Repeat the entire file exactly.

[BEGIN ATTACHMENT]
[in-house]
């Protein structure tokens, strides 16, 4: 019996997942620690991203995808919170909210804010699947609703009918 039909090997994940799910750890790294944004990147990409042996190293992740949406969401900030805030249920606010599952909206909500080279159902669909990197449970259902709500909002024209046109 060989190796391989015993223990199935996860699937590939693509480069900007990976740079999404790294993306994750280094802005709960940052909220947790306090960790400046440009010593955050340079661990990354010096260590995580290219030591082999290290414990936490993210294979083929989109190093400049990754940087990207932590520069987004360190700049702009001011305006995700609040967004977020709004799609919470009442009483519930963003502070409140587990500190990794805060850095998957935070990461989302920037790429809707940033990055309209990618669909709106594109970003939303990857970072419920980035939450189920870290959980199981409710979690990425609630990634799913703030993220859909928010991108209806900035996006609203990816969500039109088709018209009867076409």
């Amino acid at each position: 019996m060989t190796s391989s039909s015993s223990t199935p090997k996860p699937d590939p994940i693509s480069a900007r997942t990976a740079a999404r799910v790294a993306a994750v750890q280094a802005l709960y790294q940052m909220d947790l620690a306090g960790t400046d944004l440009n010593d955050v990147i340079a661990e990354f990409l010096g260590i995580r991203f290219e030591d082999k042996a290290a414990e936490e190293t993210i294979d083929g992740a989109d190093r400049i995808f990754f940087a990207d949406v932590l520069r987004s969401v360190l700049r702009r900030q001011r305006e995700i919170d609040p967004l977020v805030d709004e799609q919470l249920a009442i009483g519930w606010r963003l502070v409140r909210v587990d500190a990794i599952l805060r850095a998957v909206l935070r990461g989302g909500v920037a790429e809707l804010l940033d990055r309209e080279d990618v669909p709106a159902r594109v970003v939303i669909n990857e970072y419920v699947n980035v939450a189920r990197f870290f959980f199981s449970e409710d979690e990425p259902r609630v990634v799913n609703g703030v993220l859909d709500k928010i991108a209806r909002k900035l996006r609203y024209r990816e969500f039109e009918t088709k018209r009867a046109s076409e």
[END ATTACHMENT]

[in-house]
């Protein structure tokens, strides 16, 4: 019996997942620690991203995808919170909210804010699947609703009918 039909090997994940799910750890790294944004990147990409042996190293992740949406969401900030805030249920606010599952909206909500080279159902669909990197449970259902709500909002024209046109 060989190796391989015993223990199935996860699937590939693509480069900007990976740079999404790294993306994750280094802005709960940052909220947790306090960790400046440009010593955050340079661990990354010096260590995580290219030591082999290290414990936490993210294979083929989109190093400049990754940087990207932590520069987004360190700049702009001011305006995700609040967004977020709004799609919470009442009483519930963003502070409140587990500190990794805060850095998957935070990461989302920037790429809707940033990055309209990618669909709106594109970003939303990857970072419920980035939450189920870290959980199981409710979690990425609630990634799913703030993220859909928010991108209806900035996006609203990816969500039109088709018209009867076409």
């Amino acid at each position: 019996m060989t190796s391989s039909s015993s223990t199935p090997k996860p699937d590939p994940i693509s480069a900007r997942t990976a740079a999404r799910v790294a993306a994750v750890q280094a802005l709960y790294q940052m909220d947790l620690a306090g960790t400046d944004l440009n010593d955050v990147i340079a661990e990354f990409l010096g260590i995580r991203f290219e030591d082999k042996a290290a414990e936490e190293t993210i294979d083929g992740a989109d190093r400049i995808f990754f940087a990207d949406v932590l520069r987004s969401v360190l700049r702009r900030q001011r305006e995700i919170d609040p967004l977020v805030d709004e799609q919470l249920a009442i009483g519930w606010r963003l502070v409140r909210v587990d500190a990794i599952l805060r850095a998957v909206l935070r990461g989302g909500v920037a790429e809707l804010l940033d990055r309209e080279d990618v669909p709106a159902r594109v970003v939303i669909n990857e970072y419920v699947n980035v939450a189920r990197f870290f959980f199981s449970e409710d979690e990425p259902r609630v990634v799913n609703g703030v993220l859909d709500k928010i991108a209806r909002k900035l996006r609203y024209r990816e969500f039109e009918t088709k018209r009867a046109s076409e």